City whitens up for winter festival

Thousands braved the cold for Brisbane’s first “winter wonderland” to help celebrate the 2011 Australian Winter Festival. Following displays in Melbourne and Sydney, Brisbane’s King George Square is playing host to a myriad of different winter activities to give sub-tropical locals a taste of winter in colder climes. Brisbanites have the opportunity to hire a pair of skates and step out onto the 900m² ice rink. They can also enjoy gourmet food from over 20 different... Read More

Councillors come to a halt over bollards

Brisbane councillors are at loggerheads over the future of bollards in the Brisbane suburb of Richlands. A church wants bollards to slow down traffic, while motorists are driving around bollards on a nearby street. Labor deputy opposition leader Milton Dick copped a tongue-lashing from Infrastructure chairman Margaret de Wit at a recent council meeting. Cr de Wit accused Cr Dick, the councillor for Richlands, of sitting on the fence while residents, business owners and the Serbian... Read More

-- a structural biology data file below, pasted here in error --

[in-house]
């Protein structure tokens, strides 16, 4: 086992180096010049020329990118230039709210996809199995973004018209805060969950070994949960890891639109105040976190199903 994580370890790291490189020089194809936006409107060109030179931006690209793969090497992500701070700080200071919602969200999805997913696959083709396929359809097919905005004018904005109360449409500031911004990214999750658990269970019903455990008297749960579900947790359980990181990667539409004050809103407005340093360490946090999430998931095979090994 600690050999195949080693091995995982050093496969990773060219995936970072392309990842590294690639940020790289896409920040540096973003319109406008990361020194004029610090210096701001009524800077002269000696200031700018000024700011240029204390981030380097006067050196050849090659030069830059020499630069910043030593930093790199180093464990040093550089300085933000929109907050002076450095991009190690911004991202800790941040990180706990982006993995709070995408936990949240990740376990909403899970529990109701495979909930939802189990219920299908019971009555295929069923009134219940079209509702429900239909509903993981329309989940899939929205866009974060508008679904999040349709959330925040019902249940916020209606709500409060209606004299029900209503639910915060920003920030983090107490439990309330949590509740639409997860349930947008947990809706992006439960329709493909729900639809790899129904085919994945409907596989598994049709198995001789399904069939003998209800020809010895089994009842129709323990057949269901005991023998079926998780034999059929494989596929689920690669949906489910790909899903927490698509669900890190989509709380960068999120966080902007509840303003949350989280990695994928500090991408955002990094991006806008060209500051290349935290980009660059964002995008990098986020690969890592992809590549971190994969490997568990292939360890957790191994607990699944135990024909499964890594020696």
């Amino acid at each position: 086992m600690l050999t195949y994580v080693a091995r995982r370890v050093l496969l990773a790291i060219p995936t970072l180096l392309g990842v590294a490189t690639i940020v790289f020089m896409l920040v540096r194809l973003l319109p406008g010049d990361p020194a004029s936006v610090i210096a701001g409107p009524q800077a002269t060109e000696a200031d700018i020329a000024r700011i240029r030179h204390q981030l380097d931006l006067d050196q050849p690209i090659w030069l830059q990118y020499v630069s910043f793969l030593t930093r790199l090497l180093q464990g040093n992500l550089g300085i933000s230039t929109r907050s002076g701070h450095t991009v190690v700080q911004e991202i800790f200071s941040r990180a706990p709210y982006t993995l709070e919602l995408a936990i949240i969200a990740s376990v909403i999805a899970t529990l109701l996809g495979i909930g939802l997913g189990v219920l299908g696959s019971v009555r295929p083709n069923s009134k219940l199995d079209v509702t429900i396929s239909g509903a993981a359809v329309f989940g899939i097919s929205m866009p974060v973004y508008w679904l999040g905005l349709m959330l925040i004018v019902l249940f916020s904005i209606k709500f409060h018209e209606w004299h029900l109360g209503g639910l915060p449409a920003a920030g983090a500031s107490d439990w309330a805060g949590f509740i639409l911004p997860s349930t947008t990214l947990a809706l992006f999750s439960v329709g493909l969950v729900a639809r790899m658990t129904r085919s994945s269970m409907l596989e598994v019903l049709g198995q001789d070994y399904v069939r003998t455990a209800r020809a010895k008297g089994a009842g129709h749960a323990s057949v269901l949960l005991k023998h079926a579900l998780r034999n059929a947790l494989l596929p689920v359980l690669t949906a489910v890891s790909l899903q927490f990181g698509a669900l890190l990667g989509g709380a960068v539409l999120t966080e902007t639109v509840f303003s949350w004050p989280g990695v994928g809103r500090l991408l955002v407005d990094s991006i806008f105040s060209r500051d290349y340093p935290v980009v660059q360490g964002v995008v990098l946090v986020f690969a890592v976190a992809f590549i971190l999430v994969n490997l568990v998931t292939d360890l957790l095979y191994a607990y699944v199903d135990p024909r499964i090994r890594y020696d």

Ipswich mayor angry at snub over asylum plan

Plans to house almost 500 asylum seekers in an Ipswich jail should be revealed to the local community, Ipswich mayor Paul Pisasale said today. He was responding to reports that Ipswich’s Borallon prison could house 492 asylum seekers by the end of the year. Mr Pisasale said no-one had talked to him about the plan. “The most important thing to me is that no one has spoken to myself, or spoken to a state member,” he said. “If we’re going to do things like this, work with... Read More